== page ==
Overwhelmed, frightened: Jon Fosse, on winning literature Nobel

According to the Swedish Academy, the Nobel prize was awarded to Jon Fosse for “his innovative plays and prose, which give voice to the unsayable

Norwegian playwright and novelist Jon Fosse has won the 2023 Nobel prize for literature. Following the announcement on Thursday, and in a statement released by his publishing house, Fosse said that he sees the award as “an award to the literature that first and foremost aims to be literature, without other considerations”.

Fosse also said that he is “overwhelmed, and somewhat frightened” by receiving the honour.  The 64-year-old is the author of around 40 plays, novels, short stories, children’s books, poetry and essays. 

According to the Swedish Academy, the Nobel prize was awarded to him for  “his innovative plays and prose, which give voice to the unsayable”. Fosse’s work is rooted “in the language and nature of his Norwegian background,” said Anders Olsson, chairman of the Nobel literature committee.

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The 64-year-old Fosse, also a poet, writes in a version of Norwegian only spoken by about 10% of the population of Norway. Known as “new Norwegian”, it is one of the two official versions of the language. Built on rural dialects, it came about in the 19th century as an an alternative to Danish. Fosse said that the prize therefore was, for him, also a recognition of this language.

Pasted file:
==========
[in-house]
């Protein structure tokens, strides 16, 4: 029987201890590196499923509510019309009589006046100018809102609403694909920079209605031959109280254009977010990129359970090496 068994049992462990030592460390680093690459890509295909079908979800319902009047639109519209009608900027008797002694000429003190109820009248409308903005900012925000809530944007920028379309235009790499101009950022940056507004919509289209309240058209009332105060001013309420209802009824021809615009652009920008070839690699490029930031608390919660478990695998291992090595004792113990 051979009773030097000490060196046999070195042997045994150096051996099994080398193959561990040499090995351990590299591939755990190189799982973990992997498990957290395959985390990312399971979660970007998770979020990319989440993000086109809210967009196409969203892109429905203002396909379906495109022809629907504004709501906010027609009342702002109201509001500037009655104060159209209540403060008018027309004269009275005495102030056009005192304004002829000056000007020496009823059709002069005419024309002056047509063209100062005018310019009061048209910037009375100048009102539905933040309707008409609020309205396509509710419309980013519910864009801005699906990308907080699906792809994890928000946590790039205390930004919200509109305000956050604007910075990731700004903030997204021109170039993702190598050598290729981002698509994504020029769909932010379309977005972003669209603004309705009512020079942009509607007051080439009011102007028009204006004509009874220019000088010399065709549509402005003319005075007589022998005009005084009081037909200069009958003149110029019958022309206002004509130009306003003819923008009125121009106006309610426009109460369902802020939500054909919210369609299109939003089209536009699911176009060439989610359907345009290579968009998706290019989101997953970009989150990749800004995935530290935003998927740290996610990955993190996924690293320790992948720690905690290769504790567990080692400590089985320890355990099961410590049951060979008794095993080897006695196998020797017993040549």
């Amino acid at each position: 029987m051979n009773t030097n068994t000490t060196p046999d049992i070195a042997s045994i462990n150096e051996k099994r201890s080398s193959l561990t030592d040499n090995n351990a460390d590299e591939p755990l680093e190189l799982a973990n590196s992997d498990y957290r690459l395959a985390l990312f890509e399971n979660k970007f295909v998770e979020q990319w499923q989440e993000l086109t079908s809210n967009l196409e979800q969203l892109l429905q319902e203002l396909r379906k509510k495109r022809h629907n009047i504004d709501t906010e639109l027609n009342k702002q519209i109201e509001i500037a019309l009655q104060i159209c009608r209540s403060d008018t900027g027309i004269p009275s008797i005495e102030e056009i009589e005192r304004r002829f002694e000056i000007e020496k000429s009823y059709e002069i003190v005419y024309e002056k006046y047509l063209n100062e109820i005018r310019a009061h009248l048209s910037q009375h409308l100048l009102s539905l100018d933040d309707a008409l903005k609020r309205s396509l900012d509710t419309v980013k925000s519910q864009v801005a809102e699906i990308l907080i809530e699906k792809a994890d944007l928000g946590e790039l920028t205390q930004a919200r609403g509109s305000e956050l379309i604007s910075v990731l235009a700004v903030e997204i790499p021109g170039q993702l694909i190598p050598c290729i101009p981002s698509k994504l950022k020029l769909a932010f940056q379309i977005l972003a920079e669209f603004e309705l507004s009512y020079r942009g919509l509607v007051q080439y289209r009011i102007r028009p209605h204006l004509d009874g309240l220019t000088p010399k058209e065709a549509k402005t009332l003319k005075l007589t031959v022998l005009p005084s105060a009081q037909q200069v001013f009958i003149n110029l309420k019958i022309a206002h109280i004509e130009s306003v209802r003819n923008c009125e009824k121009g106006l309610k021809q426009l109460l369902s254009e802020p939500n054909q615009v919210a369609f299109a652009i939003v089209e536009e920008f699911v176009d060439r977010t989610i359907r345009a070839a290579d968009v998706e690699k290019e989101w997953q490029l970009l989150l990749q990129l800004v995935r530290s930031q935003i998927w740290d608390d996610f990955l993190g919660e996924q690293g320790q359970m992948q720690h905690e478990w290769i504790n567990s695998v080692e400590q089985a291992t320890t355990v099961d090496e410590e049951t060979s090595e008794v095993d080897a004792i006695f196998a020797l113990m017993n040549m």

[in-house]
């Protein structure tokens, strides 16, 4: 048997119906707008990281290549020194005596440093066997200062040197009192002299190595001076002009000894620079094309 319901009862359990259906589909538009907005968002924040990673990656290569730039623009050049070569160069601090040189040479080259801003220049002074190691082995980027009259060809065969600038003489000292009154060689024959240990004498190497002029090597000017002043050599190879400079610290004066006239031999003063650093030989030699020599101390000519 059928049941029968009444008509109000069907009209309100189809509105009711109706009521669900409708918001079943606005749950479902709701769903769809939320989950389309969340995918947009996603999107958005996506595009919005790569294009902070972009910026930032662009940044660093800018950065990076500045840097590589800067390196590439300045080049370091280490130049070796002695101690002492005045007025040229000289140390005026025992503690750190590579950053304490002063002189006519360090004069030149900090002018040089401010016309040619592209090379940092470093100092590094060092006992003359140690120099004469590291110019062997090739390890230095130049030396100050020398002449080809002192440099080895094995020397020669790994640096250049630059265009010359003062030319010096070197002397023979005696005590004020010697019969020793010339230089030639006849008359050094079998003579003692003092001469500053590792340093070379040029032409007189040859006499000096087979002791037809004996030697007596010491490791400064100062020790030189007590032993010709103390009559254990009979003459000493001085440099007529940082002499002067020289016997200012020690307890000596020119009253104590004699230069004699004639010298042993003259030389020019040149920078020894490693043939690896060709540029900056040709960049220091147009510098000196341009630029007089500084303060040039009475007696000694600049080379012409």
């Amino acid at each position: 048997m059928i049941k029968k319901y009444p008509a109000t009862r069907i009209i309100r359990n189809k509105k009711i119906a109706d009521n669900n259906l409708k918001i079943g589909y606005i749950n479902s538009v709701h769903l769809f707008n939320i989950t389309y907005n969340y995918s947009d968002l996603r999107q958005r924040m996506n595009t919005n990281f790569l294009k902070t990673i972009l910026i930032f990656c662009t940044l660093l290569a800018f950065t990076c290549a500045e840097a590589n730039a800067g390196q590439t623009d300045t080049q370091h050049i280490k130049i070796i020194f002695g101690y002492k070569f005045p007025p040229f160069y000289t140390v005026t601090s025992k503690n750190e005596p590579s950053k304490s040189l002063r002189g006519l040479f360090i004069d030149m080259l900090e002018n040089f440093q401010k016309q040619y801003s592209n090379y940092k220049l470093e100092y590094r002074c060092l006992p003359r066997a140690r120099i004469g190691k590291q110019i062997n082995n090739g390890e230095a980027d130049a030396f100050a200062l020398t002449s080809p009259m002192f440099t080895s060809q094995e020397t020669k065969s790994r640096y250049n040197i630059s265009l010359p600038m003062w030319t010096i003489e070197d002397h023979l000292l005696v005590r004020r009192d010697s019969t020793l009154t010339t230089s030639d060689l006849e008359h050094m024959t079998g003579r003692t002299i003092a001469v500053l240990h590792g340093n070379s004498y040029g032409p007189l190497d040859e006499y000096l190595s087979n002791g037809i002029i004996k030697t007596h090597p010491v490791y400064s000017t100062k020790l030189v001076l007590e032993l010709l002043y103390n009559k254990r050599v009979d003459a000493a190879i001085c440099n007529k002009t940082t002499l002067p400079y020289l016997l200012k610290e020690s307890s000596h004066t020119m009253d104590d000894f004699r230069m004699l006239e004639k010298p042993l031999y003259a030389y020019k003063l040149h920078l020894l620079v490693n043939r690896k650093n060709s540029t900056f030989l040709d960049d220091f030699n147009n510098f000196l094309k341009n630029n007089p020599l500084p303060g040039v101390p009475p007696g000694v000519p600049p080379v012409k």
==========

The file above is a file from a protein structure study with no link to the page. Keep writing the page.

A literature student, his debut novel Red, Black came out in 1983. It was not until the early ’90s, that Fosse, a struggling writer, took up a commission to write the beginning of a play. According to reports, he was so taken by the form that he went on to complete it. The completed play is titled Someone is Going to Come. 

Fosse is now known mostly as a playwright and is supposed to be the most performed playwright from Norway, second to only Henrik Ibsen. As per reports, his work has been translated into over 40 languages, and his plays have been staged in over a thousand different productions.

In 2022, the third volume of Fosse’s Septology, a 1250-page semi-autobiographical work of prose, written as a stream of consciousness with no line breaks or full stops, was shortlisted for the International Booker Prize. Tomb of Sand, Daisy Rockwell’s English translation of the Hindi novel Ret Samadhi by Geetanjali Shree won that year. 

Also Read: We should celebrate multilingualism: Geetanjali Shree 

With the 2023 Nobel, Fosse becomes the fourth Norwegian writer to receive the award. The first was Bjørnstjerne Bjørnson in 1903, Knut Hamsun in 1920, and Sigrid Undset in 1928. 

Last year, the literature Nobel went to the French writer and memoirist Annie Ernaux “for the courage and clinical acuity with which she uncovers the roots, estrangements and collective restraints of personal memory”. The year before that, British Tanzanian-born writer Abdulrazak Gurnah was awarded the Nobel for his work exploring the torments of exile, colonialism and racism.

The Nobel Prizes comes with a cash award of 11 million Swedish kronor (approximately $1 million), an 18-carat gold medal, and diploma. The award ceremony will take place in December.

Also Read: Annie Ernaux’s mastery of the memoir

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